Antitrust Mulls Treating Be'er Sheva Hospital as Health-care Monopoly

Soroka Medical Center, which belongs to the Clalit HMO, provides more than half of all health-care services in southern Israel.

Ofer Vaknin

The Antitrust Authority is considering declaring Be’er Sheva’s only hospital a monopoly in the field of health-care services in southern Israel.

Haaretz has learned that the authority is to launch an investigation into whether Soroka Medical Center – which belongs to the Clalit health maintenance organization and provides more than half of all health-care services in the south – gives members of Clalit priority over members of other HMOs because of a lack of competition. The authority confirmed that it has begun an investigation, but noted that it is preliminary.

If Soroka is declared a monopoly, it will be the first such instance in Israel’s health-care system. The authority will then be able to examine Soroka’s books and prohibit it from any discrimination in terms of supplies, costs and discounts to the various HMOs.

“This could be an earthquake in the health-care system, with broad implications across the board, beginning with community medicine. Ultimately, the quality and availability of health-care services in the south will be affected,” an official in the health-care system said.

Health Minister Yael German unveiled a number of recommendations in Be’er Sheva last week to strengthen public medicine in the south and the Negev. Among the proposals is the establishment of another public hospital in Be’er Sheva by 2025, with 300 beds, while also adding another 98 beds to Soroka by the end of 2016.

According to the Ministry for the Development of the Negev and Galilee, by 2025 the population of the Negev is set to reach 900,000 to 1 million, up from its current 650,000.

Soroka figured prominently in the recent Gaza war, caring for more than 2,000 wounded. It currently provides medical care for more than 1 million Israelis in the south.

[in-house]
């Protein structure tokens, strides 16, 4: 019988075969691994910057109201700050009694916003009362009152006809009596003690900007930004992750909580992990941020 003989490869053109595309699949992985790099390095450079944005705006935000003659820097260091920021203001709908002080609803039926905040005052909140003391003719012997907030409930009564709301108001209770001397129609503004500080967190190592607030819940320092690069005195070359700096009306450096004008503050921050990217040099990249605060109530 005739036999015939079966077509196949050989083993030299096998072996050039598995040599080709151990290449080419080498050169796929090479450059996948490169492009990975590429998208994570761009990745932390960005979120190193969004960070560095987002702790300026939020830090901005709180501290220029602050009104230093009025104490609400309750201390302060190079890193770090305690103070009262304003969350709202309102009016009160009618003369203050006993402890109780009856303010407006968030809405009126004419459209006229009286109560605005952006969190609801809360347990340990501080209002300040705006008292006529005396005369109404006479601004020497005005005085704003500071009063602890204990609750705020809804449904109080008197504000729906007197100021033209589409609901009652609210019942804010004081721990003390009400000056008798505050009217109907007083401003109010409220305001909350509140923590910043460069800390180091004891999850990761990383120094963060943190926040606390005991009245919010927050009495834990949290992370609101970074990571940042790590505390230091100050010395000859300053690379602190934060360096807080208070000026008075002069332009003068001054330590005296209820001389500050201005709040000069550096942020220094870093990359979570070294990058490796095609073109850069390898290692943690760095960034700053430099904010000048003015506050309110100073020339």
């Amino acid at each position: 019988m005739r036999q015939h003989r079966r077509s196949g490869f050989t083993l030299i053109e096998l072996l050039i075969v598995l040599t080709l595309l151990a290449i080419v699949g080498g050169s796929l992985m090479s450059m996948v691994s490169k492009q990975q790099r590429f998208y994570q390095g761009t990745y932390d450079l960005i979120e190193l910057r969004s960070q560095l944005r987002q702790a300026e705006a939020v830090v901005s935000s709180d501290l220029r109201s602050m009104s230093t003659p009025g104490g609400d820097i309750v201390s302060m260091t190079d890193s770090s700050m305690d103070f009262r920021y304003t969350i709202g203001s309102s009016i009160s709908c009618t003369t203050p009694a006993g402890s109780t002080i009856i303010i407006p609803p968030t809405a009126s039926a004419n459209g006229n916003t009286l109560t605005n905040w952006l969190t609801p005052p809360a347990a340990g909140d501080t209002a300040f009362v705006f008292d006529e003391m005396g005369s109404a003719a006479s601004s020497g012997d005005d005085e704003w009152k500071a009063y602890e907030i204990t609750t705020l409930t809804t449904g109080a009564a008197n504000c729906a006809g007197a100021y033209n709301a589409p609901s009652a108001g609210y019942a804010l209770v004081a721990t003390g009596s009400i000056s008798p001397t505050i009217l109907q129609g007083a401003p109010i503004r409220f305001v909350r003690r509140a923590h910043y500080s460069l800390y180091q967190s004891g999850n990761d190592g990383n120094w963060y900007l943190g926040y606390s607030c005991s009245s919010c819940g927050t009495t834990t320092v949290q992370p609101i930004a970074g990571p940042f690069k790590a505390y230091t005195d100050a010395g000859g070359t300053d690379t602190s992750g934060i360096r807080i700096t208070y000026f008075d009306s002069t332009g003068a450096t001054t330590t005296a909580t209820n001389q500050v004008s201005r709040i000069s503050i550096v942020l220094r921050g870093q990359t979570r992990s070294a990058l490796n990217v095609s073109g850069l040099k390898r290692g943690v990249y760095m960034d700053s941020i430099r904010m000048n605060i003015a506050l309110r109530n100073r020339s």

According to some health-care officials, the fact that Soroka is the only large public hospital in the south allows it to charge higher rates for medical services to members of HMOs other than Clalit, and also has implications with regard to the employment of doctors living in the south.

To save money, HMOs would sometimes prefer to send their patients to distant hospitals where they have contracts guaranteeing them lower hospitalization fees. However, according to one health-care official, “It’s not logical to send a patient from Be’er Sheva to Tel Aviv, and so the HMOs are forced to purchase services from Soroka … and sometimes to pay 40 percent more compared to other hospitals, like Sheba [Medical Center, Tel Hashomer] or Ichilov [Hospital, Tel Aviv].”

Waiting periods for surgery at Soroka are longer than at most hospitals in Israel. For example, according to a Health Ministry report from last May, the average wait for a particular ear surgery at Soroka in 2013 was 120 days, as opposed to 68 days at Western Galilee Hospital, Nahariya, and Hillel Yaffeh Medical Center, Hadera; 35 days at Beilinson Hospital, Petah Tikva; 12 days at Ichilov; and 10 days at Wolfson Medical Center, Holon, and Assaf Harofeh Hospital, Tzrifin.

Clalit now provides health care for approximately 52 percent of Israel’s population. But the number of people insured by Clalit is greater in the south. In Be’er Sheva it insures 60 percent of the population; in Yeruham 70 per cent; and in the Bnei Shimon Regional Council in the northern Negev, 82 percent.

“Control is much deeper than is imagined,” a medical figure in the south said. “Soroka is also the largest employer in the region, and this is connected. Almost all Soroka employees, their relatives and pensioners, are covered by Clalit … and so it is hard to develop a market segment, and hard to hire doctors whom an HMO cannot promise an income,” he said.

However, according to a senior official in the health-care system, the idea of measuring medical services in business terms might not be the best way forward. “The evidence for this is the fact that health-care services today are not as good as in the past, although there was one dominant HMO and more bureaucracy. If there is a problem of discrimination, let’s deal with it. It is not certain that the establishment of new infrastructure and another hospital in Be’er Sheva is preferable to expanding the existing infrastructure at Soroka,” he said.

Soroka Medical Center and the Health Ministry declined to comment for this story.